Boris Johnson is wrong about Brexit – it has stripped us of our global influence, as the Foreign Secretary admits

Our PM-in-waiting says leaving the European Union is a ‘glorious opportunity’. Perhaps he doesn’t realise our ‘fifth largest economy’ is actually 25th by per capita GDP

Mary Dejevsky
Friday 24 June 2016 17:42
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Boris Johnson arrives at East Midlands Airport for a final day of campaigning before the EU referendum, which was held yesterday
Boris Johnson arrives at East Midlands Airport for a final day of campaigning before the EU referendum, which was held yesterday

Among the myriad areas of UK policy that will be affected by the vote to leave the European Union, foreign policy is one that was rarely touched on during the campaign. Within hours of the result being announced, however, it became clear that this would be one of the earliest areas to reflect the Brexit victory and could be one of the most contested.

The Foreign Secretary, Philip Hammond, anticipating perhaps that the cares of office would soon be lifted from his shoulders, talked early in the day and with unusual frankness. “No one can pretend that our voice will carry weight in the European Union as of today,” he told the BBC. The priority was “to calm the situation and stabilise the market” – which is presumably what he hoped to do in his interview.

Brexit: Boris thanks Cameron

An hour or so later, it was Boris Johnson’s turn – and his pitch on foreign policy could not have been more different. Brexit, he said, did not mean that the UK would be “any less European”. It did not involve “pulling up a drawbridge or some sort of isolationism - I think the opposite is true. We cannot turn our backs on Europe. We are part of Europe.“

Warming to his theme, he said: “We can find our voice in the world again, a voice that is commensurate with the fifth-biggest economy on Earth... I believe we now have a glorious opportunity.”

Hammond was reflecting a time when the UK was becoming more comfortable, or so it seemed, operating through the EU. The joint decision to impose sanctions on Russia after its annexation of Crimea was cited again yesterday as an example of effective EU action.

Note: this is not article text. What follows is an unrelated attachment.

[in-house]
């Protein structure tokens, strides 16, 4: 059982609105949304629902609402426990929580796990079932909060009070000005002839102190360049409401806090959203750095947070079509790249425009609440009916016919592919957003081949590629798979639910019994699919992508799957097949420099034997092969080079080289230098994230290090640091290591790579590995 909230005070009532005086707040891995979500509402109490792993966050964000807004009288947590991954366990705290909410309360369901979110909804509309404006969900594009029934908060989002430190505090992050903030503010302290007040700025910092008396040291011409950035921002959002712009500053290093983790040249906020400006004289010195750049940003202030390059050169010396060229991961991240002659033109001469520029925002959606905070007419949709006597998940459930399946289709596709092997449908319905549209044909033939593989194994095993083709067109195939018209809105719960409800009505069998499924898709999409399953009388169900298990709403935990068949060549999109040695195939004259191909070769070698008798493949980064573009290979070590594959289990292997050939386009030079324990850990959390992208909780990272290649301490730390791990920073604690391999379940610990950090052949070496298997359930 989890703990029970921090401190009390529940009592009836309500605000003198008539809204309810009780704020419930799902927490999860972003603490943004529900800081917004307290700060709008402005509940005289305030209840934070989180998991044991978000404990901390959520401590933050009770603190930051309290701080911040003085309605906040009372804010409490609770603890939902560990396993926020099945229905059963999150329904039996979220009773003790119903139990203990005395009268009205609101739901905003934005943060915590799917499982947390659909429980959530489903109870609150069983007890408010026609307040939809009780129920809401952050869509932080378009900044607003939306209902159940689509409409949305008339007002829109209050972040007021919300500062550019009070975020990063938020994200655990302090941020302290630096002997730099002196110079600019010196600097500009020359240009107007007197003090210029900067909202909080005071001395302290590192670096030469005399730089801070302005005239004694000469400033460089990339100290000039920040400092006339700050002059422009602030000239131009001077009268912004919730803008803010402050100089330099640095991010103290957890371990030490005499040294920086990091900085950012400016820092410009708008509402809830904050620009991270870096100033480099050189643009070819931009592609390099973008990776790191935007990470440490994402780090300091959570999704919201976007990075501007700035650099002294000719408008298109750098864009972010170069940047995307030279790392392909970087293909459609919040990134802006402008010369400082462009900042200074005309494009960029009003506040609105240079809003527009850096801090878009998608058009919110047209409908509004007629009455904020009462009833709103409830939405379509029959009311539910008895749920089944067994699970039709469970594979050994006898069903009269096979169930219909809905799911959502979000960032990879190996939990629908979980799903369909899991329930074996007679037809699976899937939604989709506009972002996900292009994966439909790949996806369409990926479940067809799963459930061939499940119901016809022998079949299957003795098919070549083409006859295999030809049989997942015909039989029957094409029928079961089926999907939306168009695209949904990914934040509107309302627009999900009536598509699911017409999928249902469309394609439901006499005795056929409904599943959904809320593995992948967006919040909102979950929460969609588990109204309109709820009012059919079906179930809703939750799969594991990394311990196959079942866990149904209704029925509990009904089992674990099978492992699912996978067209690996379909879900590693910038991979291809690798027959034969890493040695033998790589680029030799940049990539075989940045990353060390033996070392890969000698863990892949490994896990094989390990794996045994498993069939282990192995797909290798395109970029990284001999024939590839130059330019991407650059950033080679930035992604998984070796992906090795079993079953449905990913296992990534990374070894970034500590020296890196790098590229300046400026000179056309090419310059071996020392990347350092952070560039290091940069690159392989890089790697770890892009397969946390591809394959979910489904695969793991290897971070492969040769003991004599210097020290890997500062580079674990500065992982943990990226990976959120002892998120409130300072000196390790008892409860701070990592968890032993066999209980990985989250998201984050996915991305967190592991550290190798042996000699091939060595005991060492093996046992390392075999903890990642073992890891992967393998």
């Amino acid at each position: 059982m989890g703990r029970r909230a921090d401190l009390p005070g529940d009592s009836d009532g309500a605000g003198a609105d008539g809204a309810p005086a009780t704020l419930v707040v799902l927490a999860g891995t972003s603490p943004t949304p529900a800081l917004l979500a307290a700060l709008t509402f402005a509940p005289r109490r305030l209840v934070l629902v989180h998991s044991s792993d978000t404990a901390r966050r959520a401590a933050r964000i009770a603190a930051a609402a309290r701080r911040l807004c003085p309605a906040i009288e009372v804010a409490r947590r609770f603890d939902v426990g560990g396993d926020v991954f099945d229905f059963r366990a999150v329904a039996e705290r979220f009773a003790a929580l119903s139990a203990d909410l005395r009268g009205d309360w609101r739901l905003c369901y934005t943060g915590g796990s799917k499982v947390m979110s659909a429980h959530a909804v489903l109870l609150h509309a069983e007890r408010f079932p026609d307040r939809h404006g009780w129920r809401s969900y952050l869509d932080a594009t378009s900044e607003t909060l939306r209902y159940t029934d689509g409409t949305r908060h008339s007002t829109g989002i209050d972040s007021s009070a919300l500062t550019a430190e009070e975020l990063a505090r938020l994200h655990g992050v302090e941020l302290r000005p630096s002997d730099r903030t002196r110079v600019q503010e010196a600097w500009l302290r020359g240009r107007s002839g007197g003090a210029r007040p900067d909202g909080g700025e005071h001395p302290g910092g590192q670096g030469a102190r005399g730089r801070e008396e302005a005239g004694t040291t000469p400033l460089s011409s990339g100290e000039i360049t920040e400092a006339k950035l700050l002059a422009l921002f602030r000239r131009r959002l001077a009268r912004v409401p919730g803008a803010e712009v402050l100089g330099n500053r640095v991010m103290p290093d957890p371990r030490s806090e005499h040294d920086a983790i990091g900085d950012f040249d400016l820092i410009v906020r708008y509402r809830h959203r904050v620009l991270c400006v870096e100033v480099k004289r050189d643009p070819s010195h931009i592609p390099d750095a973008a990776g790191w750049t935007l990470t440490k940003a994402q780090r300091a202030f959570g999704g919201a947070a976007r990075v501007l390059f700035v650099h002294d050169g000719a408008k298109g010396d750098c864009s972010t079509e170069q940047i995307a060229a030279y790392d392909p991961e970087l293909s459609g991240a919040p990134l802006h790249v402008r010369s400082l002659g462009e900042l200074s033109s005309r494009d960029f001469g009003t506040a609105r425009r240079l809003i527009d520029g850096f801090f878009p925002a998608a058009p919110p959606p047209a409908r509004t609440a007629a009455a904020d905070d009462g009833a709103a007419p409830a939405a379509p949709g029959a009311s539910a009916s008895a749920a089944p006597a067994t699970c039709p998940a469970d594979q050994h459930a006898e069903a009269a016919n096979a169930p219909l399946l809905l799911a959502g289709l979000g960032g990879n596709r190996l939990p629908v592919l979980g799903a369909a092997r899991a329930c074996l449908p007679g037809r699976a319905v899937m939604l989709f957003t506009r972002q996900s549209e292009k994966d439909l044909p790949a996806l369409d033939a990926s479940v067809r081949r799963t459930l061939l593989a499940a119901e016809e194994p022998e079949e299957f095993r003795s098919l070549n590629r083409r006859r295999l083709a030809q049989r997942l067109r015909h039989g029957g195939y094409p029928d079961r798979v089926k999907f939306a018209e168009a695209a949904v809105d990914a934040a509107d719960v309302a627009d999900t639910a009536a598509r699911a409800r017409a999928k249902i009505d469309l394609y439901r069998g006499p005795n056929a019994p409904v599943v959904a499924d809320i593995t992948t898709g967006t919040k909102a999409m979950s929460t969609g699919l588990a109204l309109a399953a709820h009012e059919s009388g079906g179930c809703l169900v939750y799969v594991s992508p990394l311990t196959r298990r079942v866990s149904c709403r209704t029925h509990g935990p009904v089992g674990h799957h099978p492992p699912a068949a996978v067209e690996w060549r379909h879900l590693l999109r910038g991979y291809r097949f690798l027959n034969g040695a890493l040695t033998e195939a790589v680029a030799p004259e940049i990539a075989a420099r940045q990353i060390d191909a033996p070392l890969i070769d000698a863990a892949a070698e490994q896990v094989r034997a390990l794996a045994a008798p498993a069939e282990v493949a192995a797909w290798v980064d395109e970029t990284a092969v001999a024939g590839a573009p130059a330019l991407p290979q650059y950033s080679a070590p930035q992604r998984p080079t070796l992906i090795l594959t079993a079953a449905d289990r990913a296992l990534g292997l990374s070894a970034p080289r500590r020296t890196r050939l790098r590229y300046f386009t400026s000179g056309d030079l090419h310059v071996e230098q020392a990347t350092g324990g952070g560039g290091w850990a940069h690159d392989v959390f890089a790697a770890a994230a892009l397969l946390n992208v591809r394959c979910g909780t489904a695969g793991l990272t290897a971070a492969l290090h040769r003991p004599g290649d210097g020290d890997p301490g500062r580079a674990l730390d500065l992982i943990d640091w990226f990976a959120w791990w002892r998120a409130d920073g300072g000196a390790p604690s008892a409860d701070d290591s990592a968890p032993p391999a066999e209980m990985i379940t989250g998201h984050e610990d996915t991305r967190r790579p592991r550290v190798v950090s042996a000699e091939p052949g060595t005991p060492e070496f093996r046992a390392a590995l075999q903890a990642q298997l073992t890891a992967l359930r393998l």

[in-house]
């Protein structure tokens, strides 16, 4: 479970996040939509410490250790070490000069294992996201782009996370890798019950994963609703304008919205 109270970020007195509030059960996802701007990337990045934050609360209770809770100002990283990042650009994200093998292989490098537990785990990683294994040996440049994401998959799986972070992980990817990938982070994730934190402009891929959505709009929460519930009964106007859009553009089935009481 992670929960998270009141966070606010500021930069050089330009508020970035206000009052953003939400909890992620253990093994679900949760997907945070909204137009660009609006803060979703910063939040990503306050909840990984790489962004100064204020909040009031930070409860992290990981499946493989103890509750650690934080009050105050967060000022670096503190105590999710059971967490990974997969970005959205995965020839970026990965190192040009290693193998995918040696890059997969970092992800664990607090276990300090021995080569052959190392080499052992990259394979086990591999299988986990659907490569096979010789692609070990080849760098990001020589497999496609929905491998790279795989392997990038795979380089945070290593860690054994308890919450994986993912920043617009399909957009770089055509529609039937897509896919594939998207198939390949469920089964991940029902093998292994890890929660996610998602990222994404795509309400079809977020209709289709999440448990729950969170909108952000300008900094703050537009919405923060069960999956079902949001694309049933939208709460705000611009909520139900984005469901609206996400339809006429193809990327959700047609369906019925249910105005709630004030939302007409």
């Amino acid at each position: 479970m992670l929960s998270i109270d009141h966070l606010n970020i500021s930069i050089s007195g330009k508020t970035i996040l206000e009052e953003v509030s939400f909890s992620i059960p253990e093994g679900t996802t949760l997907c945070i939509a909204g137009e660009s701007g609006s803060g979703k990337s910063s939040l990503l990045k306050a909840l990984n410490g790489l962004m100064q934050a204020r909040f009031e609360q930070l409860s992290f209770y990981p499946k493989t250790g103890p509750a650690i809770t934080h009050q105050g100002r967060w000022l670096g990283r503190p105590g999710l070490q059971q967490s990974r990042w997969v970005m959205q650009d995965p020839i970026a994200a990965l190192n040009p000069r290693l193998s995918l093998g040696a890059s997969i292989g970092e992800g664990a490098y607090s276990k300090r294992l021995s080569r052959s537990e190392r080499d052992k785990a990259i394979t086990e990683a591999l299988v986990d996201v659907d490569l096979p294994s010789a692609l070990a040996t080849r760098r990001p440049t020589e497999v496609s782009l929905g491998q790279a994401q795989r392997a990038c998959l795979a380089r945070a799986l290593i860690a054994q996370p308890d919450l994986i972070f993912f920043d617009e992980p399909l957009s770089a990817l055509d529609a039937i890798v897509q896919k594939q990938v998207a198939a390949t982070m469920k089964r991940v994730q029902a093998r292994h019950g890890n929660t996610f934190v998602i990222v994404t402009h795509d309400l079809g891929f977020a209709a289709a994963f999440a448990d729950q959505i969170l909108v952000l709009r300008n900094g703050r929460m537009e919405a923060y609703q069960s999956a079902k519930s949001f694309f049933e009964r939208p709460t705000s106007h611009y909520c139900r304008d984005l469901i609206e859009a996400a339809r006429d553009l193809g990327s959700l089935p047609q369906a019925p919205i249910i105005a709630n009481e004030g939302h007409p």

Working with the EU gave the UK a say in collaborative measures that would have had far less impact if taken individually. At the same time, it helped to compensate for the reluctance of the British public to support new military ventures, following the failed interventions in Iraq and Libya.

Working through the EU on trade policy amplified the UK’s clout many times over. Hammond was brutally realistic in acknowledging that this sort of influence within and beyond the EU was over.

In presenting the world as now being the UK’s oyster, the former mayor of London displayed the soaring ambition that has been his trademark. And in saying that Britain could find a commensurate voice again, he appeared to mean that the UK, no longer constricted by the EU, could once again be a global player. We could woo wider Europe, the Commonwealth, the US, China, India, on our own account, as the great trading and diplomatic power we can still be.

Entertaining as it was to watch Boris Johnson playing to the gallery on his foreign trade missions as London mayor, however, the notion that he and a new government could bestride something akin to a 19th century world seems at once archaic and unrealistic.

The UK may be the fifth largest economy now, but it will be caught up and overtaken by others before long. And it is only fifth largest now in crude volume. Its 25th ranking in per capita GDP (IMF figures) tells another, more accurate, story about standards of living in a country marked by low pay, low productivity and low skills.

The vision of an “independent” UK signing bilateral trade deals with great powers to mutual advantage, indulging in a spot of gunboat diplomacy in the event of disputes, and pleading with France to maintain the existing controls at Calais would quickly expose a country with limited means and allies, in Nato, useful for defence, but little else.

For the US and China, the UK shorn of its EU partners would be a small country and relatively unproductive, if well-connected country that would have to shrink its ambitions to match its means – how much an aspiring President Trump might praise its pluck.

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